Figure 10.
A Model for SPL8 and miR156/7-Targeted SPL Gene Function in Early Anther Development in Arabidopsis.

Obviously, this model will need elaboration and refinement, in particular when more detailed knowledge on the regulation of miR156/7, their SBP-box gene targets and targets thereof, becomes available.


Plant Materials and Growth Conditions

Arabidopsis thaliana ecotypes Columbia (Col-0) or Landsberg erecta (Ler) were used as wild-type controls as indicated per experiment. All mutants and transgenics are in the Col-0 background with the exception of spl-1, which is in the Ler background (N6586; Nottingham Arabidopsis Stock Centre). spl8 single mutants (Unte et al., 2003), the spl2-1 spl9-1 spl15-1 triple mutant (Schwarz et al., 2008), and the 35S:MIR156a (Wu and Poethig, 2006) and 35S:MIR156b (Schwab et al., 2005) transgenic lines have been described before. Seeds were imbibed and stratified for 4 d in the dark at 4°C prior to sowing. Plants were cultivated on prefertilized soil mixture (Type ED73; Werkverband) at 21 to 23°C under long-day conditions (16 h light) in the greenhouse. For comparative experiments, plants were grown in parallel under the same conditions, and material for gene expression studies was harvested at the same time points.

Plasmid Construction and Plant Transformation

For complementation of the spl8 mutant, a fragment encompassing a 2.1-kb upstream promoter region, a 1002-bp cDNA (open reading frame [ORF]) encoding full-size SPL8 protein, and a 190-bp 3′-untranslated region fragment of SPL8 was inserted into the binary vector pGSA1252 (www.chromdb.org) by replacing the 35S promoter and GUS intron following BglII and SpeI digestion. The resulting plasmid is referred to as pSPL8:SPL8. The miR156/7-resistant rSPL2, rSPL11, rSPL9, rSPL15, rSPL6, and rSPL13 transgenes were generated by introducing mutations into the predicted miR156 response elements (see Supplemental Table 1 online) using recombinant PCR. For the generation of rSPL3, only its ORF was amplified omitting the miR156 response element in its 3′-untranslated region. The respective transgenes were subcloned into the pSPL8:SPL8 plasmid by replacing the SPL8 ORF following digestion with SmaI and either SacI or XbaI, resulting in plasmids referred to as pSPL8:rSPL3, pSPL8:rSPL2, pSPL8:rSPL11, pSPL8:rSPL9, pSPL8:rSPL15, pSPL8:rSPL6, and pSPL8:rSPL13. The GUS reporter constructs representing the various MIR156/7 loci resulted from amplification of ~2.5-kb upstream promoter region of the respective loci followed by cloning into the pGPTV-bar binary vector (Becker et al., 1992) linearized using SmaI and XbaI. To generate the p35S:MIR156h construct, a 450-bp genomic fragment encompassing the miR156h encoding region was amplified and cloned into the pBAR-35S vector (Xing et al., 2005) linearized using SmaI and XbaI. Oligonucleotides for mutagenesis and other PCRs used in generating the plasmids mentioned above are listed in Supplemental Table 2 online. All constructs were validated by sequencing before transforming into spl8-1 or spl8-3 mutants or wild-type plants, respectively, by the floral dipping method (Clough and Bent, 1998).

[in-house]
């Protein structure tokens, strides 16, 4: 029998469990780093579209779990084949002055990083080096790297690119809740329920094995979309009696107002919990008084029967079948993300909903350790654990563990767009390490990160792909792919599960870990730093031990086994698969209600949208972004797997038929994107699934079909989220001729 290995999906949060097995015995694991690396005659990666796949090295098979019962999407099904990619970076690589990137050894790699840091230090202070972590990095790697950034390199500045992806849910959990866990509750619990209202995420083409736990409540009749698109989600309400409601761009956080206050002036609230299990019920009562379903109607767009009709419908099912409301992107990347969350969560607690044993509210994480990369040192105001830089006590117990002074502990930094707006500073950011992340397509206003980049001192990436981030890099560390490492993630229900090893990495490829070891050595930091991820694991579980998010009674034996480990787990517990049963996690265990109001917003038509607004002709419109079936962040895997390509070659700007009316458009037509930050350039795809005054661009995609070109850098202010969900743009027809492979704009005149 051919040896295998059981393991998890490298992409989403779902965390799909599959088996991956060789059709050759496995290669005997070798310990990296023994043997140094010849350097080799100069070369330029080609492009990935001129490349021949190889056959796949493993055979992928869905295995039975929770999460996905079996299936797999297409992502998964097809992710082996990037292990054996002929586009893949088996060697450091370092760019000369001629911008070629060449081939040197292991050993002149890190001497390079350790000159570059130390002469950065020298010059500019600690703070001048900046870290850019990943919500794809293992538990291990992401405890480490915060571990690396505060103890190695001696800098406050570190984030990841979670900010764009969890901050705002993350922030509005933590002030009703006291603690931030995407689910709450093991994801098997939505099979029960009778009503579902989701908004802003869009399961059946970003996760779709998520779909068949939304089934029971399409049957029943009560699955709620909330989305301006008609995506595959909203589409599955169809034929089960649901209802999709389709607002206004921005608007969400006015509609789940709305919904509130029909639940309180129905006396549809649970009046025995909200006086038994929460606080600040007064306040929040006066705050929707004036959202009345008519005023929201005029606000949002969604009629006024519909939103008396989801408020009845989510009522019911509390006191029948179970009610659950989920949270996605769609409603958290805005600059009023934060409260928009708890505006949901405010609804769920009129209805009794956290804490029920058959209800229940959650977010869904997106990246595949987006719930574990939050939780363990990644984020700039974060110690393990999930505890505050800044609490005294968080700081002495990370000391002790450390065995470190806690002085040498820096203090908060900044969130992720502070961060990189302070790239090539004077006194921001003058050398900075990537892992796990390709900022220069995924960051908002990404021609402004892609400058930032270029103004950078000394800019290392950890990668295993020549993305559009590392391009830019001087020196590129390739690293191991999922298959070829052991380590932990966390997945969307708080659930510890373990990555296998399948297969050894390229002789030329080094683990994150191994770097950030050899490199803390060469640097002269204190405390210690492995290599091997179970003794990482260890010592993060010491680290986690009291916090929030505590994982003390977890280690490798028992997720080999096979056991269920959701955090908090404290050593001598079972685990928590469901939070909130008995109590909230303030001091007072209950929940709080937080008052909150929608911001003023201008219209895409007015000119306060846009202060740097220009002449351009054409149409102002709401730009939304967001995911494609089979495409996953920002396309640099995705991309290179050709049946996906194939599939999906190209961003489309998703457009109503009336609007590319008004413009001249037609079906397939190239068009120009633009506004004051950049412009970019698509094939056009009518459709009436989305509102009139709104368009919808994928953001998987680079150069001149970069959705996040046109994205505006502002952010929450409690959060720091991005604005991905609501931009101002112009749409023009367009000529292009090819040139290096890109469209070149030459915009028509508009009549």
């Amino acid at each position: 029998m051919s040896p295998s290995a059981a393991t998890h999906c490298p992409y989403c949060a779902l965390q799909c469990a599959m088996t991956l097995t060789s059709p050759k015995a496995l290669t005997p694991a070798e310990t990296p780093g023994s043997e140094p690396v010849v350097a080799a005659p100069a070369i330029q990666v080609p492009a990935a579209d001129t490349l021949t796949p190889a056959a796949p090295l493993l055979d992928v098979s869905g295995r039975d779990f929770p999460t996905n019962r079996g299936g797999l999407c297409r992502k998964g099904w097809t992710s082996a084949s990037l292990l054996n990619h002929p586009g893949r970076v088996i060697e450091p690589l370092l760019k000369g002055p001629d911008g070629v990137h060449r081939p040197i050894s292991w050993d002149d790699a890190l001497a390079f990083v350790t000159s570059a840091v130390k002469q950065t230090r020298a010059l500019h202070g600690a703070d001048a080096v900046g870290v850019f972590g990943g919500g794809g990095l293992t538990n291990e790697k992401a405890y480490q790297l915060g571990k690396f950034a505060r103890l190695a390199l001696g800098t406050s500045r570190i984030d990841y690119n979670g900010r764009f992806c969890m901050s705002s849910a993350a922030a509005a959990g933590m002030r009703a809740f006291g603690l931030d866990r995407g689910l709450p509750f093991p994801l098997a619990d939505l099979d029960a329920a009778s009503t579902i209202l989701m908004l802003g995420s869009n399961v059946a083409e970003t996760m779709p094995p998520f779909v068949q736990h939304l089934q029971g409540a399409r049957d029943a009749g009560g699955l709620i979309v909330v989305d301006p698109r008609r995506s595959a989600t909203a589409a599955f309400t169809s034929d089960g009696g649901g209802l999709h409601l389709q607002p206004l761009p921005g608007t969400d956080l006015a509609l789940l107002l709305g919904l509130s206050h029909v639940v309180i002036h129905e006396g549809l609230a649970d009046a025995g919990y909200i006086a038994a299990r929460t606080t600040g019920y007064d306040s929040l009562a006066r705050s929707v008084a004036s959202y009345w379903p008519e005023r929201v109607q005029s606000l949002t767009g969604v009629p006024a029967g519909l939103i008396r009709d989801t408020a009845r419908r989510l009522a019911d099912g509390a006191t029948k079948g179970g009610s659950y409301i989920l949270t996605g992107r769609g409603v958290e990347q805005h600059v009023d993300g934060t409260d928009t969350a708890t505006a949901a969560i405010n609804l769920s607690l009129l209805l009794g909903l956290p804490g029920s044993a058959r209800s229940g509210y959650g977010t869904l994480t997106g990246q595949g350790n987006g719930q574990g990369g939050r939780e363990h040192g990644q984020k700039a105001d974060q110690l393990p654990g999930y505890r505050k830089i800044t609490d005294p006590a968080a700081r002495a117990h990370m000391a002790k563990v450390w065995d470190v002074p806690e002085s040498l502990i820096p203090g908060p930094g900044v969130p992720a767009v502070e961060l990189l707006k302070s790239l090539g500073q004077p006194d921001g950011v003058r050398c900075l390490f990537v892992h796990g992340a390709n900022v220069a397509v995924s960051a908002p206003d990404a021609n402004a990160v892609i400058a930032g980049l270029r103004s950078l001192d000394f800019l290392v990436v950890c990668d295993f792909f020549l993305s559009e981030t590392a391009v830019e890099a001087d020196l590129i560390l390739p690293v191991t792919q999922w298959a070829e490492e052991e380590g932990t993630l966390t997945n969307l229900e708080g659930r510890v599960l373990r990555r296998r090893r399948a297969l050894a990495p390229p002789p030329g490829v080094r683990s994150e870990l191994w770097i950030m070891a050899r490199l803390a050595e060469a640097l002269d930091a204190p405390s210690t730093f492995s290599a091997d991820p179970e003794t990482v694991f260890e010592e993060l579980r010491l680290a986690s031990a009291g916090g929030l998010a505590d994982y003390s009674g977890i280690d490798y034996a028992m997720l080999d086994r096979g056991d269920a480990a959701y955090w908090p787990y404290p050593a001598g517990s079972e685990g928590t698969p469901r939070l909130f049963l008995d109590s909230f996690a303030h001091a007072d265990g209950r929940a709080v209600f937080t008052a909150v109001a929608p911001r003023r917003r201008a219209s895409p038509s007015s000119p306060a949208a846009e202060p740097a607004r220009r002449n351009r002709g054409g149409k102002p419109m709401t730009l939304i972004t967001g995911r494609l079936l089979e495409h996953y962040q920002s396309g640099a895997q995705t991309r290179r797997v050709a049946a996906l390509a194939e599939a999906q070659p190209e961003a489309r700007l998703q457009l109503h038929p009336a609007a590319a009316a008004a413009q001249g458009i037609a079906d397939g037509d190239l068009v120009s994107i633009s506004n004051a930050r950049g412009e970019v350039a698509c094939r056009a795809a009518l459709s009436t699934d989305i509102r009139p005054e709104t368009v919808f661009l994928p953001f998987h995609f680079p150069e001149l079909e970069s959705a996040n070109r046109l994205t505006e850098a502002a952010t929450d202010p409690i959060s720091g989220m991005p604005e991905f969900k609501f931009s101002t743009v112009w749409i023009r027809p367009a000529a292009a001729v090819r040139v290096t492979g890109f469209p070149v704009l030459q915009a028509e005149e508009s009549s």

In Situ Hybridization

RNA in situ hybridization was performed as described previously (Xing et al., 2005). To generate antisense probes and to avoid cross-hybridization among SPL gene transcripts, only cDNA sequences downstream of the SBP-box from SPL2, SPL11, SPL13, and SPL15 were amplified. For SPL8, a fragment upstream of the SBP-box was added to a downstream fragment. Generation of an SPL/NZZ antisense probe was done as described previously (Xing and Zachgo, 2008). All primers used for the amplification of the probes referred to above, as well as for an antisense H4 probe, are listed in Supplemental Table 2 online (with the presence of a T3 or T7 RNA polymerase binding motif indicated in lowercase). T7 RNA polymerase (Roche) was used for in vitro transcription.

Histology and Microscopy